I get angry when I read about people who go through such suffering because our laws do not allow them to have an assisted suicide, when they are not capable of ending their own lives. When one is in agony, you should be able to choose to end your life.Tags: euthanasia
Radio NZ reports:
Lecretia Seales is dying of a brain tumour, and is lobbying the government to reform the laws on assisted dying.
The 41-year-old Wellington senior public lawyer was diagnosed with cancer in 2011 and is having palliative chemotherapy.
She believes it is a fundamental human right that she should be able to say goodbye to her husband and family at a time of her choosing and while she remains fully conscious.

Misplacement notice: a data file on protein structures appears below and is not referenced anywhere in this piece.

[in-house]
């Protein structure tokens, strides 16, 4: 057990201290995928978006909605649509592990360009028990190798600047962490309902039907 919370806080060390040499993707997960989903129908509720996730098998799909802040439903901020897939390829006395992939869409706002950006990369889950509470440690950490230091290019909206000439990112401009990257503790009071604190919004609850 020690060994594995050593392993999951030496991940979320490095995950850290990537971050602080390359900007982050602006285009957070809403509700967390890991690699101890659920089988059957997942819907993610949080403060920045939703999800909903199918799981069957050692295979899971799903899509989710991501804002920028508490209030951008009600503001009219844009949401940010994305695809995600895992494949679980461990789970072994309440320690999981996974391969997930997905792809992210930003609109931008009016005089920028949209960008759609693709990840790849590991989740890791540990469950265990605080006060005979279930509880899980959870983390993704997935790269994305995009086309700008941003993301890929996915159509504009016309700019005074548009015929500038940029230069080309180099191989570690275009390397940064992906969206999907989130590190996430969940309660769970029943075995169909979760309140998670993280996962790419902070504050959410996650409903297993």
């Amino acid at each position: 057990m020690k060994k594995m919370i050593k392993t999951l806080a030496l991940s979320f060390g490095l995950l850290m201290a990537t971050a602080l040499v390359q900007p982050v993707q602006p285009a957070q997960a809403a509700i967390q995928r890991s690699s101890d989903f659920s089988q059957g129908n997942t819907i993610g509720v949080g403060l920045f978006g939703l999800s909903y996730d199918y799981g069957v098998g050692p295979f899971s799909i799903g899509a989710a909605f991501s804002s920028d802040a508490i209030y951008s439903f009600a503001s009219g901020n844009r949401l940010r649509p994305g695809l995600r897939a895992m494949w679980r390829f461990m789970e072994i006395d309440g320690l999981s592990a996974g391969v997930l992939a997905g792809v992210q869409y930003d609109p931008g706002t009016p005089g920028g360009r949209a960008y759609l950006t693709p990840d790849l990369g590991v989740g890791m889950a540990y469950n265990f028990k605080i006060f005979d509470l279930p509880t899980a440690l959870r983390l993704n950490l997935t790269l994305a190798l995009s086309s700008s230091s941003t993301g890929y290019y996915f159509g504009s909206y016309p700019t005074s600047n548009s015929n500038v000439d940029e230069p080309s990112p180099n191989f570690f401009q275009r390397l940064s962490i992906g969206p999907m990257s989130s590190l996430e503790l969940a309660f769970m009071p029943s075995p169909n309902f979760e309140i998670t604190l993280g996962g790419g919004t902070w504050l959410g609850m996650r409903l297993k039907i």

If I had this right, I wouldn’t be going out tomorrow and exercising it, but it would be comforting to know I had that right.
The story also has audio from an extensive interview with Lecretia on Nine to Noon. If you are interested in this issue, I’d encourage you to listen to it.Tags: euthanasia, Lecretia Seales
The Herald reports:
A bill which would legalise voluntary euthanasia has been dropped by Labour MP Iain Lees-Galloway at the request of his leader Andrew Little.
Mr Lees-Galloway had been canvassing support for his End of Life Choice Bill before deciding whether to return it to the private members’ bill ballot.
But Mr Little confirmed yesterday that he had told Mr Lees-Galloway not to put it in the ballot because it was not an issue Labour should be focused on when it was rebuilding.
“It comes down to priorities at the moment,” Mr Little said. “We are very much focused on … jobs and economic security.